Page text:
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objurgate

[ ob-jer-geyt, uhb-jur-geyt ]
/ ˈɒb dʒərˌgeɪt, əbˈdʒɜr geɪt /
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verb (used with object), ob·jur·gat·ed, ob·jur·gat·ing.
to reproach or denounce vehemently; upbraid harshly; berate sharply.
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Origin of objurgate

1610–20; <Latin objūrgātus, past participle of objūrgāre to rebuke, equivalent to ob-ob- + jūrgāre, jurigāre to rebuke, equivalent to jūr- (stem of jūs) law + -ig-, combining form of agere to drive, do + -ātus-ate1

OTHER WORDS FROM objurgate

ob·jur·ga·tion, nounob·jur·ga·tor, nounob·jur·ga·to·ri·ly [uhb-jur-guh-tawr-uh-lee, -tohr-], /əbˈdʒɜr gəˌtɔr ə li, -ˌtoʊr-/, ob·jur·ga·tive·ly, adverbob·jur·ga·to·ry, ob·jur·ga·tive, adjective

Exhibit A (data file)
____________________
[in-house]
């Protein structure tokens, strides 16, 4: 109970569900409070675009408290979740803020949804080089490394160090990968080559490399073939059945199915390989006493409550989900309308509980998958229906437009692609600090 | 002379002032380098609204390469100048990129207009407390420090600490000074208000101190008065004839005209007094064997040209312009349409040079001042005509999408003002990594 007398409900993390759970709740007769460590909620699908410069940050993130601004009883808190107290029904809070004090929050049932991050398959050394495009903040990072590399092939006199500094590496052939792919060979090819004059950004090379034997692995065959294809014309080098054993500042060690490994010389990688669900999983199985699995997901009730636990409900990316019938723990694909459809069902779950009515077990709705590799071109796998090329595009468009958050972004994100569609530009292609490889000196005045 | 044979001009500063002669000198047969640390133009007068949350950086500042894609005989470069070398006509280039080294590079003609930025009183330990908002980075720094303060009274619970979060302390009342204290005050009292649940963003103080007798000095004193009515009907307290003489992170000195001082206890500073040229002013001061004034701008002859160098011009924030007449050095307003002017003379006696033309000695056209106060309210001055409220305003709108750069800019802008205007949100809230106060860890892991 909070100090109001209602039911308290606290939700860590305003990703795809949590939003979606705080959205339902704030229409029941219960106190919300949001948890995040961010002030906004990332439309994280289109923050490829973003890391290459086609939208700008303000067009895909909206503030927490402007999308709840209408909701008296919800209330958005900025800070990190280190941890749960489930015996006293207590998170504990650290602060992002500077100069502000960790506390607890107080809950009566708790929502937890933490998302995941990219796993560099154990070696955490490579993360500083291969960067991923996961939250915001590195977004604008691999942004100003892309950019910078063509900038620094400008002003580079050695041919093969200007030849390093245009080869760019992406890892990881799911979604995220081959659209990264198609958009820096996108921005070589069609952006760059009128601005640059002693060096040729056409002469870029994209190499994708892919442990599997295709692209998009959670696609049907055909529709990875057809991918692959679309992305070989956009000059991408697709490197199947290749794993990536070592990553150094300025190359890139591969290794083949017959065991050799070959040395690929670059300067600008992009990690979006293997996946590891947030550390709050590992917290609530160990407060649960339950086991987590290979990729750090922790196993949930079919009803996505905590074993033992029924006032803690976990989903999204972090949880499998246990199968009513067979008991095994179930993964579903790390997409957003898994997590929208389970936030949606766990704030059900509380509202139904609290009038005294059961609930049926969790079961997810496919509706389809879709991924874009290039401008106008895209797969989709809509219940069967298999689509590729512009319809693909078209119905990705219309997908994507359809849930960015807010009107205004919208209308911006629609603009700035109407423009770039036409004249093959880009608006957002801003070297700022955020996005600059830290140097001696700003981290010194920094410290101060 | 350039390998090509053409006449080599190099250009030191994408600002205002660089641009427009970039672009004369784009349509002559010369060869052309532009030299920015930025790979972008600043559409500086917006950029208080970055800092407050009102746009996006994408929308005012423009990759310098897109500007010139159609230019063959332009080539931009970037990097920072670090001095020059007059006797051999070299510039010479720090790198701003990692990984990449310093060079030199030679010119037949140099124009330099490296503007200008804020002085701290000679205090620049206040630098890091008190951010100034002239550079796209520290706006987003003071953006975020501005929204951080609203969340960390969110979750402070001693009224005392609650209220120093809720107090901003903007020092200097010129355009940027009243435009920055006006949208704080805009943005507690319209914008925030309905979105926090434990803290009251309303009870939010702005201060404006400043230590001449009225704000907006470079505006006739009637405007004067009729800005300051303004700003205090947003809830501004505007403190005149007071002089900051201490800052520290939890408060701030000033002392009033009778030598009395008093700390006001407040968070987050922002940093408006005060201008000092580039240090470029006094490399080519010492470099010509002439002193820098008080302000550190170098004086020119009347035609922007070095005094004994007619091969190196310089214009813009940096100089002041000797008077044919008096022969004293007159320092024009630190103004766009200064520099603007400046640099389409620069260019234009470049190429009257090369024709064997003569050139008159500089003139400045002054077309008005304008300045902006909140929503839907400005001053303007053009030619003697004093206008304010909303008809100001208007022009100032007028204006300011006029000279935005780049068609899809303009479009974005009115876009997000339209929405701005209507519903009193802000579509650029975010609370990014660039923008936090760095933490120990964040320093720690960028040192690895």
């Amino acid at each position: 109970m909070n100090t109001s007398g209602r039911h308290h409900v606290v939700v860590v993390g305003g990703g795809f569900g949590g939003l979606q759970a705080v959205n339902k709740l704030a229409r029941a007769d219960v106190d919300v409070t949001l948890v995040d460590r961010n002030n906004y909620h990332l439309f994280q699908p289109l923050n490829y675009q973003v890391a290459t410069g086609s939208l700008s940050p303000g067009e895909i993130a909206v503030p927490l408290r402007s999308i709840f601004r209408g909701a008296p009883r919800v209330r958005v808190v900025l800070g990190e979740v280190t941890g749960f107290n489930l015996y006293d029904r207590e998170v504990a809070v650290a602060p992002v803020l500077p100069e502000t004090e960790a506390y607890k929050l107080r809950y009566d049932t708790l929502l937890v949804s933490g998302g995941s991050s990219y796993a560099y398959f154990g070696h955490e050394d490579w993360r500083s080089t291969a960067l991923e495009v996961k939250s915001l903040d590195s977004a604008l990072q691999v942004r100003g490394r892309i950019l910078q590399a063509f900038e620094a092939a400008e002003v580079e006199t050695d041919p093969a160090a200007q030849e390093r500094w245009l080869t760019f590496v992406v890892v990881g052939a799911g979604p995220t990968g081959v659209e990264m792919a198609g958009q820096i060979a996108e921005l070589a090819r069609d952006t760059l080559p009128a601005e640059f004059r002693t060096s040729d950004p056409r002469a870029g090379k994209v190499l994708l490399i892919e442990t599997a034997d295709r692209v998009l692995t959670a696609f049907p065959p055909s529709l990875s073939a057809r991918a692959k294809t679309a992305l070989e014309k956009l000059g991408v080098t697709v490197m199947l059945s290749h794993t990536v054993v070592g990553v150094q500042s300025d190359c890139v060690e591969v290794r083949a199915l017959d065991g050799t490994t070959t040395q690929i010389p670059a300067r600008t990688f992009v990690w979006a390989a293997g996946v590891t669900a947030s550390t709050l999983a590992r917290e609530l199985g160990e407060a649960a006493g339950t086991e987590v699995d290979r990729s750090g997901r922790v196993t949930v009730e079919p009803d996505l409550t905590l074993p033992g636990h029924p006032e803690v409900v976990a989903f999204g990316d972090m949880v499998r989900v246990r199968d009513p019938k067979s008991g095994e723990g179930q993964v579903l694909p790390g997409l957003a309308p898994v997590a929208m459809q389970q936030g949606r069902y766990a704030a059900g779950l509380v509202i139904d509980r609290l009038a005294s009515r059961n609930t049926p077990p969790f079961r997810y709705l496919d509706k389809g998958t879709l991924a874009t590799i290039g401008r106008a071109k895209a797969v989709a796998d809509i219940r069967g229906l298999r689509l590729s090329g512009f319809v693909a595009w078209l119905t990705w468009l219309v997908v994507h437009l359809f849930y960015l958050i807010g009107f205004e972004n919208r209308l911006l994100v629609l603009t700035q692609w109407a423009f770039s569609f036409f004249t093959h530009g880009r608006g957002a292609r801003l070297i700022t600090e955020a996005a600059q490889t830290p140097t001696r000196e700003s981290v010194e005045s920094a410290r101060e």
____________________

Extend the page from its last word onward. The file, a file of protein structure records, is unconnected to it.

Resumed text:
Dictionary.com Unabridged Based on the Random House Unabridged Dictionary, © Random House, Inc. 2021

How to use objurgate in a sentence

British Dictionary definitions for objurgate

objurgate
/ (ˈɒbdʒəˌɡeɪt) /

verb
(tr) to scold or reprimand

Derived forms of objurgate

objurgation, nounobjurgator, nounobjurgatory (ɒbˈdʒɜːɡətərɪ, -trɪ) or objurgative, adjective

Word Origin for objurgate

C17: from Latin objurgāre, from ob- against + jurgāre to scold
Collins English Dictionary - Complete & Unabridged 2012 Digital Edition © William Collins Sons & Co. Ltd. 1979, 1986 © HarperCollins Publishers 1998, 2000, 2003, 2005, 2006, 2007, 2009, 2012
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